›  Home  ›  aboutus  ›  Diego Andrés Laplagne  
Diego Andrés Laplagne

Diego Andrés Laplagne

Associate Professor, Brain Institute - Federal University of Rio Grande do Norte (UFRN)
Laboratory: Behavioral Neurophysiology
Lattes: http://lattes.cnpq.br/0293416967746987
E-mail: diego@neuro.ufrn.br
Areas of interest: Systems neuroscience / Behavior

M.Sc. in Biology at the University of Buenos Aires, Argentina, 2002. Ph.D. in Neuroscience at the University of Buenos Aires, Argentina, 2008, studying adult neurogenesis in mice with ex-vivo electrophysiology. Postdoc at the International Neuroscience Institute of Natal, Brasil, 2009, studying sensory coding with in-vivo electrophysiology. Independent research position (Neuroscience Fellow) at The Rockefeller University, New York, USA, from 2009 to 2013 studying vocal communication in rats. Since 2013, professor at the Federal University of Rio Grande do Norte, Brasil.

Nervous systems evolved as mediators of a sensory-motor loop, orchestrating behavioral outputs as appropriate responses to the environmental conditions read by the senses. A fundamental goal of neuroscience is, thus, to understand how brain circuits work to sustain perception and organize behavior. Much progress has been made by recording brain activity in model animals performing structured and reproducible sensory-motor tasks. This approach allows the experimenter to perform statistical analysis of neuronal correlates under well-controlled conditions. This, however, comes at a cost, as both stimuli and behavior are restricted and forced out of the natural range under which brain function evolved. Modern recording and analysis techniques are driving a new wave of ethology, allowing the study of natural behaviors in freely moving animals under strict quantitative analysis. Our lab aims at contributing to the understanding of mammalian brain function by developing new approaches for the rigorous study of such behaviors together with distributed recordings of neuronal activity.

We are studying in this way vocal communication with rats as model animals. Rats produce vocalizations that span the frequency range from the sonic to the ultrasonic. Above 30 kHz, rats produce a rich repertoire of vocalizations spanning a wide range of frequency, modulation and duration. The role these calls play in social behavior is however largely unknown. We have developed methods to automatically record and analyze ultrasonic vocalizations from pairs of interacting rats and are now studying its structuring within and between rats. We are also simultaneously monitoring the behavior and physiology of emitters and receivers of these calls to understand their function.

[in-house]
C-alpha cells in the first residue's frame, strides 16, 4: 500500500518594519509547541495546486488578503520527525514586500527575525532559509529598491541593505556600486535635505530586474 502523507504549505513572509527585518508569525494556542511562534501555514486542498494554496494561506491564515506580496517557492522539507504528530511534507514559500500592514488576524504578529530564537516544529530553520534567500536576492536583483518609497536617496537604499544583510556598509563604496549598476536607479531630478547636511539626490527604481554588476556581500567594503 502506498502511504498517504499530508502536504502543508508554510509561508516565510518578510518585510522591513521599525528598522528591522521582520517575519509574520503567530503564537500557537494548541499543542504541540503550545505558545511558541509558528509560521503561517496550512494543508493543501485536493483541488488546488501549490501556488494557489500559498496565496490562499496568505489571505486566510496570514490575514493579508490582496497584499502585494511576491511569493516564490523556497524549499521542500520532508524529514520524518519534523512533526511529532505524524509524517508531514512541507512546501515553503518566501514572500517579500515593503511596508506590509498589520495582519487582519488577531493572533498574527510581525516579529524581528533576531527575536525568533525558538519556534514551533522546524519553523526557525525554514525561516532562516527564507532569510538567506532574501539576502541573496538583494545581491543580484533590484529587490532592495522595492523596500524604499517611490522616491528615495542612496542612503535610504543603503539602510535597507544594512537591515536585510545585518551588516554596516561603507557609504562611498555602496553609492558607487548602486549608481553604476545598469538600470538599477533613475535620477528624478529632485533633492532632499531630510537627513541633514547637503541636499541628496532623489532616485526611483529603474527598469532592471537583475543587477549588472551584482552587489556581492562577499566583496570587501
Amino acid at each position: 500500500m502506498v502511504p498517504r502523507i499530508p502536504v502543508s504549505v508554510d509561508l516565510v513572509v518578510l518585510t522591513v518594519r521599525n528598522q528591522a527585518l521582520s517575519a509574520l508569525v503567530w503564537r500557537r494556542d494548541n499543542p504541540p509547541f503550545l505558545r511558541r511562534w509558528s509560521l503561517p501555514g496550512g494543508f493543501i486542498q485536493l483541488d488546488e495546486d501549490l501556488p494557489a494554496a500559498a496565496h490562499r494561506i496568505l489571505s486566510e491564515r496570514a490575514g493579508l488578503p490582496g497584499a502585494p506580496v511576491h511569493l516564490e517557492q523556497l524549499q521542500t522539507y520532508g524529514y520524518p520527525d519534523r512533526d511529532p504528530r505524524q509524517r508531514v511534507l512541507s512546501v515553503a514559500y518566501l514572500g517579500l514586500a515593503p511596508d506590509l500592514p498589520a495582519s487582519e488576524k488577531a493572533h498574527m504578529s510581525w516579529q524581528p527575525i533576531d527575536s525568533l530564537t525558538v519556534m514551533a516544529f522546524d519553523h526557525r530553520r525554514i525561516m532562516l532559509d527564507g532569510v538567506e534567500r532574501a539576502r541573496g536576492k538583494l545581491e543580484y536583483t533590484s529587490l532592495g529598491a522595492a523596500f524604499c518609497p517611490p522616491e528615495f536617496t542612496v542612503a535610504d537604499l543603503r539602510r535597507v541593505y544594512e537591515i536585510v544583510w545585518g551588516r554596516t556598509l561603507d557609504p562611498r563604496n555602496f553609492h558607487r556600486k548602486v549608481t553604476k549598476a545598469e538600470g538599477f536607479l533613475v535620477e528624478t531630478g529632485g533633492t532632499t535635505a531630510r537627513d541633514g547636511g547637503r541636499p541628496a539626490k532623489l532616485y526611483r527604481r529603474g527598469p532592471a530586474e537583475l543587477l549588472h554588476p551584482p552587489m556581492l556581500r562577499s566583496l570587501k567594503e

Our quantitative study of vocalizations pointed us to the possible existence of global rhythms in the rat, involving both periodic motor rhythms and neuronal oscillations at similar rates. We are now developing methodologies to put this to the test by the combined recording of about a dozen motor and neuronal activities from freely behaving animals. We hope this approach will shed light on the evolution and function of neuronal oscillations in the brain.


Laplagne DA and Elías Costa M (2016) Rats Synchronize Locomotion with Ultrasonic Vocalizations at the Subsecond Time Scale. Front. Behav. Neurosci. 10:184. doi: 10.3389/fnbeh.2016.00184
Full Text [WEB]

Isaac M. Carruthers, Diego Laplagne, Andrew Jaegle, John Briguglio, Laetitia Mwilambwe-Tshilobo, Ryan G. Natan, Maria N. Geffen. Emergence of invariant representation of 2 vocalizations in the auditory cortex. Articles in PresS. J Neurophysiol (August 26, 2015). doi:10.1152/jn.00095.2015
Full Text [WEB]

Sirotin, Y. B., Elias Costa, M., & Laplagne, D. A. (Submitted). Active sniffing temporally structures ultrasonic vocalizations in rodents.

Assini, R., Sirotin, Y. B., & Laplagne, D. A. (2013). Rapid triggering of vocalizations following social interactions. Current Biology, 23(22), R996–7. doi:10.1016/j.cub.2013.10.007

Vasconcelos, N. ; Pantoja, J. ; Belchior, H. ; Caixeta, F. V. ; Faber, J. ; Freire, M. A. M. ; Cota, V. R. ; Anibal de Macedo, E. ; Laplagne, D. A. ; Gomes, H. M. ; RIBEIRO, S. . Cross-modal responses in the primary visual cortex encode complex objects and correlate with tactile discrimination. Proceedings of the National Academy of Sciences of the United States of America, v. 108, p. 15408-15413, 2011.
Full Text [PDF]

Toni, N., Laplagne, D. A., Zhao, C., Lombardi, G., Ribak, C. E., Gage, F. H., & Schinder, A. F. (2008). Neurons born in the adult dentate gyrus form functional synapses with target cells. Nature Neuroscience, 11(8), 901–7. doi:10.1038/nn.2156

Laplagne, D. A., Kamienkowski, J. E., Espósito, M. S., Piatti, V. C., Zhao, C., Gage, F. H., & Schinder, A. F. (2007). Similar GABAergic inputs in dentate granule cells born during embryonic and adult neurogenesis. European Journal of Neuroscience, 25(10), 2973–2981.

Laplagne, D. A., Espósito, M. S., Piatti, V. C., Morgenstern, N. A., Zhao, C., van Praag, H., Gage, F. H., Schinder, A. F. (2006). Functional Convergence of Neurons Generated in the Developing and Adult Hippocampus. PLoS Biology, 4(12), e409.

Esposito, M., Piatti, V., Laplagne, D., & NA. (2005). Neuronal differentiation in the adult hippocampus recapitulates embryonic development. Journal of, 25(44), 10074–10086.

Rereading the mind. Unbiased discovery of neural correlates of behavior

Click here to more

Last entries